During the play hour, at luncheon time, the girls frequented some tiny freestone caves which were in the side of a small eminence close to the township. These we would ornament tastefully with brown and bronze beetles which would all be off on their own business before the next day. At other times, hand in hand, we would wade into the river until we found ourselves all but carried away by the current. And more dangerous exploit still, we would dare each other to go distances round the curves of the bridge, close to the deep water with only a very narrow ledge for foothold and the smooth wall to cling to - getting back again was always the most unconfortable part of the feat.

Once when alone I thought proper to go along to my friend Mrs. JACKSON's at Cashmere instead of going home. And not one word of reproof did the thoughtless brat receive. Accordingly I went home with schoolmates another time and can still remember the joy I felt in my freedom and the novelty of the thing, for their home was new to me and their ways were different but they were good, though homely people, and held family worship at night.

I think my dear sister did expostulate that time and I gave up these escapades. Someone had seen me go off with the other children otherwise the anxiety in my home would have been very great. I was such a lonely child with no girls of my own age to play with and very dependent upon the live creatures about the place for company. My brother would perch me upon the back of a big old brown mare named "Dolly" who would meander about with me at her own sweet will and finally seek the shade of a large Wattle tree and there close her eyes in sleep despite my kicks and shouts but the first effort to reach a branch and break it off aroused the sly old thing to action again.

The sheep dogs proved rather companionable too and the great fat puppies were, in my opinion, quite too sweet, but the petting of them was a forbidden luxury and I well remember rushing off down hill with one under each arm, finally pitching them into the sand when I found my brother William gaining upon me with many terrific shouts of disapproval.

The men servants brought me little creatures of all kinds for pets - tiny Opossums and Kangaroos and Kangaroo Rats but usually they came to some tragic end and my sister decidedly objected to having the baby Opossums in our bedroom as they take their excercise in the night time. The little Paraqueets and Rosella Parrots weren't a success either as I couldn't bear to have them put in cages as my sister had hers.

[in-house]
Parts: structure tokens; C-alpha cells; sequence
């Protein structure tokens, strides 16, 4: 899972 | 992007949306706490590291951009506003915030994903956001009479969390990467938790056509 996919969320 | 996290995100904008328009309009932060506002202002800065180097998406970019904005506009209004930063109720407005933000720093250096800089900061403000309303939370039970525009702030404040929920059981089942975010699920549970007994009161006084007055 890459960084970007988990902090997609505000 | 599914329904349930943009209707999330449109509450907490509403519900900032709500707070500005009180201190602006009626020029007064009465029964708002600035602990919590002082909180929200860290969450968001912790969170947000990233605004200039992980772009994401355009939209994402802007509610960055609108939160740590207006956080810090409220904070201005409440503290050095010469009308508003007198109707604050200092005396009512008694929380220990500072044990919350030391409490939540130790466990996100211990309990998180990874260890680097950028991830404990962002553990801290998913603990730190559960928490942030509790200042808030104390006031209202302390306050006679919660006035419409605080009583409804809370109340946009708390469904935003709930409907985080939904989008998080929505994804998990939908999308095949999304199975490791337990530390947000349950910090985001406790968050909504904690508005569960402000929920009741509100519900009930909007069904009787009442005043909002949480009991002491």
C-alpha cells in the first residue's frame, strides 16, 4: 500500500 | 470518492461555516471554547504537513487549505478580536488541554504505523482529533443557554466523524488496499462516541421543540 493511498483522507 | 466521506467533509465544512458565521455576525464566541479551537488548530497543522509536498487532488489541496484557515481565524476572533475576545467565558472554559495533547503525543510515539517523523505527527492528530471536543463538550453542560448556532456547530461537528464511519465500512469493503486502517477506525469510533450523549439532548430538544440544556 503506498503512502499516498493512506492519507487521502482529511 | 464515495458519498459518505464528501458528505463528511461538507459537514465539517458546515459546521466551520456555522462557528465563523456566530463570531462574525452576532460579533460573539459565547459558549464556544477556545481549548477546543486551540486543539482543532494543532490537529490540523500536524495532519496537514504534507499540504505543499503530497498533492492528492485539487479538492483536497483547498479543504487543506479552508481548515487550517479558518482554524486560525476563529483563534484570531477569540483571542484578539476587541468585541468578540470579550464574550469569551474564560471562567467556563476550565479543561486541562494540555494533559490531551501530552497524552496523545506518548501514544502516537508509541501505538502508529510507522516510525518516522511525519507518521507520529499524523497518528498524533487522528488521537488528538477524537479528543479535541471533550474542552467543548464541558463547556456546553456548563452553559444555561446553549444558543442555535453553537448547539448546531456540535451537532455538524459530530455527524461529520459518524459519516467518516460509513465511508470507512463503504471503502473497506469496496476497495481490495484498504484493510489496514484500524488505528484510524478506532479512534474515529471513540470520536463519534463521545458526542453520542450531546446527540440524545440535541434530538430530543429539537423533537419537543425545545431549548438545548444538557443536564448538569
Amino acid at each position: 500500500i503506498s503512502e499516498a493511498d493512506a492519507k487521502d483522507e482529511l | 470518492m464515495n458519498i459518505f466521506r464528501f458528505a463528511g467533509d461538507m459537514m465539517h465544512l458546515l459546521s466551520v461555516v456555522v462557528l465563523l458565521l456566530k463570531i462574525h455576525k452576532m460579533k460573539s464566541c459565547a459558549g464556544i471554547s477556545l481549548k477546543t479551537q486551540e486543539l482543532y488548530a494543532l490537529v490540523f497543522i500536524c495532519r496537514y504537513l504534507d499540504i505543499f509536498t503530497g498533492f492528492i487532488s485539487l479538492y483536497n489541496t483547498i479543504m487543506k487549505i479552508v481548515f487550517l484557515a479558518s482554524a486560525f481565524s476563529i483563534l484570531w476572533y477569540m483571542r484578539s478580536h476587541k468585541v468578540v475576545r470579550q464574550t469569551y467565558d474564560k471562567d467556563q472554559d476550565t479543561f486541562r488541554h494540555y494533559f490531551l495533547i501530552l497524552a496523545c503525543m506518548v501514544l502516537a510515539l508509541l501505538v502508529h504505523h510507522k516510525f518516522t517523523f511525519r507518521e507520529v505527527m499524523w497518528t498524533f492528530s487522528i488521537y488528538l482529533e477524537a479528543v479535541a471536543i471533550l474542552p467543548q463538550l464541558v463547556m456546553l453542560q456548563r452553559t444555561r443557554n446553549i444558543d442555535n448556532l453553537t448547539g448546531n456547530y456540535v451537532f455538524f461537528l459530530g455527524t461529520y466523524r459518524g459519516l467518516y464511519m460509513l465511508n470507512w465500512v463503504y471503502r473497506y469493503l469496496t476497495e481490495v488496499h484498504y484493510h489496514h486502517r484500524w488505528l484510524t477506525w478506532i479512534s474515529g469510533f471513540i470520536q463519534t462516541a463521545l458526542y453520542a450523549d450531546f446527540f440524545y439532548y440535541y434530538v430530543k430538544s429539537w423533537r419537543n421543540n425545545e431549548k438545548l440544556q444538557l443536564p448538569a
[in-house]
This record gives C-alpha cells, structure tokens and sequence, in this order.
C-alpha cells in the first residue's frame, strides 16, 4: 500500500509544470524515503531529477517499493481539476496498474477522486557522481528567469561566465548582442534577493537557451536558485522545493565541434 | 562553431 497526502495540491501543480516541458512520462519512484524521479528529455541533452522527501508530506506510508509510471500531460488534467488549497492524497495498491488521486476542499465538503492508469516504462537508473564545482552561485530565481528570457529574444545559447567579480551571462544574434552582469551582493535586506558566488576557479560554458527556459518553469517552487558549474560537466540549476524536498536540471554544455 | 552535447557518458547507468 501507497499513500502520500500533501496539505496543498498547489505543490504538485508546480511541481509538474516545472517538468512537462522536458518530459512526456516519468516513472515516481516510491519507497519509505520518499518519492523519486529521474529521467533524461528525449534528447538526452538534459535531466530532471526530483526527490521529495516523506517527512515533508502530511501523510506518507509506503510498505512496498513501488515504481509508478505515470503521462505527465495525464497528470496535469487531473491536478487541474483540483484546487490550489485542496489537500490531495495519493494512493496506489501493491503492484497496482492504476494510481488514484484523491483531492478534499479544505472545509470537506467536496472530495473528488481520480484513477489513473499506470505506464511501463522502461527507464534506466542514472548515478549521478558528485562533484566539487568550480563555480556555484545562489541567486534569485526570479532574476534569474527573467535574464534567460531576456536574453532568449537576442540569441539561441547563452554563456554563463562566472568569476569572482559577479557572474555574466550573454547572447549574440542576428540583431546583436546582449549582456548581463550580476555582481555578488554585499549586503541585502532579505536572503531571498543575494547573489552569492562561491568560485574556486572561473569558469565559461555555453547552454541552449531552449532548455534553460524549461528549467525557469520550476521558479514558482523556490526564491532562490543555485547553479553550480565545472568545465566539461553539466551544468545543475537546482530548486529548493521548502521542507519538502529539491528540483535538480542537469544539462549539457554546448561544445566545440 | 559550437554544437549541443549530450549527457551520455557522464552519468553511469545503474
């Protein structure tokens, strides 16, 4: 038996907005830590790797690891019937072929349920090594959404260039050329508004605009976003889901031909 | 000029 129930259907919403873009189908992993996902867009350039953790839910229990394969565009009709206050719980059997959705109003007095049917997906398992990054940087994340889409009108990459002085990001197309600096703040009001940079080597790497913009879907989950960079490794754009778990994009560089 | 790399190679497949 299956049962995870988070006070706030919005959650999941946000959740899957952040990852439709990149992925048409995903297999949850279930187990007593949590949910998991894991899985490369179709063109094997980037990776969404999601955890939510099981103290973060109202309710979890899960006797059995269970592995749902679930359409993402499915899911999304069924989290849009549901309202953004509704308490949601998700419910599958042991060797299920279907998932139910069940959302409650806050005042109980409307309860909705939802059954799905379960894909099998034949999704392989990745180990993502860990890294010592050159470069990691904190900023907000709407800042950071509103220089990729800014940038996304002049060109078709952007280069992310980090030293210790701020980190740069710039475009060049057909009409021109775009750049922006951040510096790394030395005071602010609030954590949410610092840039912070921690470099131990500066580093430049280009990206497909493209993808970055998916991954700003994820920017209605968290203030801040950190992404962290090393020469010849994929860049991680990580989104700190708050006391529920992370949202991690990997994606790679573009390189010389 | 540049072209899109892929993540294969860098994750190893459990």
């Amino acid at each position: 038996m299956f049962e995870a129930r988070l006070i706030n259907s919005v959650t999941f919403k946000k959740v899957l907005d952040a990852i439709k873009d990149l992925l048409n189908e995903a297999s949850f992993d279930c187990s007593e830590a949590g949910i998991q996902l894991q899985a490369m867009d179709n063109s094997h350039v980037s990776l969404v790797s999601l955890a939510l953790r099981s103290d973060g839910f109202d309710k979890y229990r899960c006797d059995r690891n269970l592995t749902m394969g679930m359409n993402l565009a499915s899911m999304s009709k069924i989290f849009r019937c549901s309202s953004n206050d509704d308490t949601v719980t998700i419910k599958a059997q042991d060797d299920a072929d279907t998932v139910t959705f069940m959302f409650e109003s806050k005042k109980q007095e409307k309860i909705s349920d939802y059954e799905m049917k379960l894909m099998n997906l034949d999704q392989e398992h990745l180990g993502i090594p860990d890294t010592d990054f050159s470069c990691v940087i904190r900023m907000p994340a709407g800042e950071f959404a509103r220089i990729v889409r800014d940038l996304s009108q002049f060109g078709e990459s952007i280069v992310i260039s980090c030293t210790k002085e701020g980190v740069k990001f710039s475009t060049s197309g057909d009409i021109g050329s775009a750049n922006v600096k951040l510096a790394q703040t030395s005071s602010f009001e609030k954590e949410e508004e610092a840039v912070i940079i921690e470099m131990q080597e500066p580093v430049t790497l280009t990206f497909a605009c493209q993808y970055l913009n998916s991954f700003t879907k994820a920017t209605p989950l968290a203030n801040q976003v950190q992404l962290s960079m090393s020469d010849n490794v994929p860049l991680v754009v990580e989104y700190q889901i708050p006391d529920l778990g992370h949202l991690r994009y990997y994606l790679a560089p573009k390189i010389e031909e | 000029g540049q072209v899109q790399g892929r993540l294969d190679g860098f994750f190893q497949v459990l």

I think my dear Mother suffered from home sickness in those days. We would go a little way into the "Bush" together and in her sweet musical voice she would sing to me sad little songs about people far from home in foreign lands and when I saw her weep I would try to feel melancholy also and quite wonder at the difficulty I had sharing her sorrow. Her health I think must have suffered at that time. She went about drooping so I fear I was little comfort to her in those days though in after years I seemed all she needed. I am glad now to remember that for she had a truly loving and sensitive nature and felt many things too deeply.

The locality must have been a very healthy one, I cannot remember hearing of a death all the four years we were there nor can I recall the name of a medical man. There must have been a doctor at Oatlands and also at Cambletown (sic).

The Governor of the Colony at that time was Sir John FRANKLIN - afterwards lost in an expedition to the North Pole, of which he was the principle. He and his lady travelled about the island very frequently and were very much liked by the settlers. We had a very quite uneventful life in those years; the quiet would be broken sometimes by a short visit from Mr. and Mrs. HILL. I loved much to roam about with the latter and help her to plant sweet briar seeds where she would like to see them grow, but presently she died at their own home, to my great grief.